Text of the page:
|Governor of Liangguang|
|Preceded by||Xu Guangjin|
|Succeeded by||Huang Zonghan|
|Born||21 December 1807
|Died||April 9, 1859
|Occupation||Politician, Imperial viceroy|
Ye Mingchen (1807–1859), also romanized as Yeh Ming-ch'en, was a high-ranking Chinese official during the Qing dynasty, known for his resistance to British influence in Canton (now known as Guangzhou) in the aftermath of the First Opium War and his role in the beginning of the Second Opium War.
Ye came from a scholarly family in Hubei province, son of Yeh Chih-shên and a connoisseur of antiquities. He was awarded the juren degree in 1837, the jinshi, or highest degree, in 1835, after which he briefly held the position of compiler in the imperial elite school, the Hanlin Academy. In 1838, Ye received his first official appointment as prefect of Xing'an in Shaanxi province and he subsequently rose rapidly through the ranks in the Qing civil service. In the following years he served as circuit intendant of Yanping in Shanxi province, salt inspector in Jiangxi, surveillance commissioner in Yunnan and financial commissioner first in Hunan, later in Gansu and finally Guangdong province, of which he became governor in 1848, just as the Taiping Rebellion was breaking out.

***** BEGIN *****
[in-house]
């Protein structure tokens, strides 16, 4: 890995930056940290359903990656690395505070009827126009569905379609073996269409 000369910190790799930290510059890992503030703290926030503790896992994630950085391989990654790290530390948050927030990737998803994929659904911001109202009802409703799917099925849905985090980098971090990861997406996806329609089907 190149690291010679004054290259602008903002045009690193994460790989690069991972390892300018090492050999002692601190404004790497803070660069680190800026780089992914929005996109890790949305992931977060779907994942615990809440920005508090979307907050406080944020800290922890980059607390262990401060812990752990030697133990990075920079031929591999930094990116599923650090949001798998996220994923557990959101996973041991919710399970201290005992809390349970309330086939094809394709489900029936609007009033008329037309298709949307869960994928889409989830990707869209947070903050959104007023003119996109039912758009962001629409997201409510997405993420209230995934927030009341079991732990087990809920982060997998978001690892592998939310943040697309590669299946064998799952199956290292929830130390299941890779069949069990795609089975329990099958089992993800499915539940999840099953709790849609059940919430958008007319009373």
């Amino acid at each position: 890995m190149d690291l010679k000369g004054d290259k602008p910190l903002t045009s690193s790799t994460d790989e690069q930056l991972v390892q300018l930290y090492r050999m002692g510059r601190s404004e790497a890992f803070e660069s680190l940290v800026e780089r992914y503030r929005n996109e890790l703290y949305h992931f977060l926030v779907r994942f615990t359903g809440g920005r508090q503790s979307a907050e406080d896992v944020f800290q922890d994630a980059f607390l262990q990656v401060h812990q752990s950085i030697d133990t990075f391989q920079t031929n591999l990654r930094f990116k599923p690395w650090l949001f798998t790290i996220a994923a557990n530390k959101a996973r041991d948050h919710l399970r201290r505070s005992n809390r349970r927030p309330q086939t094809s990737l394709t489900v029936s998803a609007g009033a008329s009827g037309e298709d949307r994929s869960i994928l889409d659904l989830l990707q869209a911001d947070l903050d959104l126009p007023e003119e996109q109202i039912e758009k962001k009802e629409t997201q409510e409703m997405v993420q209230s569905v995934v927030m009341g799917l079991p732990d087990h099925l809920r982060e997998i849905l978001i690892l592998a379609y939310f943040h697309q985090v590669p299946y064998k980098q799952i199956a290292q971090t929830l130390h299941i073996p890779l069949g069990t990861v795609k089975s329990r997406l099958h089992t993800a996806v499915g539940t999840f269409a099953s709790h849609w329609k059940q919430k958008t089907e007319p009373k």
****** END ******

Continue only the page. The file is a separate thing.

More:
Around 1850, Ye Mingchen and his father established an association in the western suburbs of Guangzhou to worship Lü Dongbin, one of the Daoist Eight Immortals known for helping the common people, and to provide medical prescriptions. Ye is said to have commanded troops in battle on the basis of communications with Lü. Some unsympathetic observers account for his inadequate preparations, misplaced confidence, and the ease with which the British captured him by pointing to his belief in occult Daoism and oracular divination.
Internal and external conflicts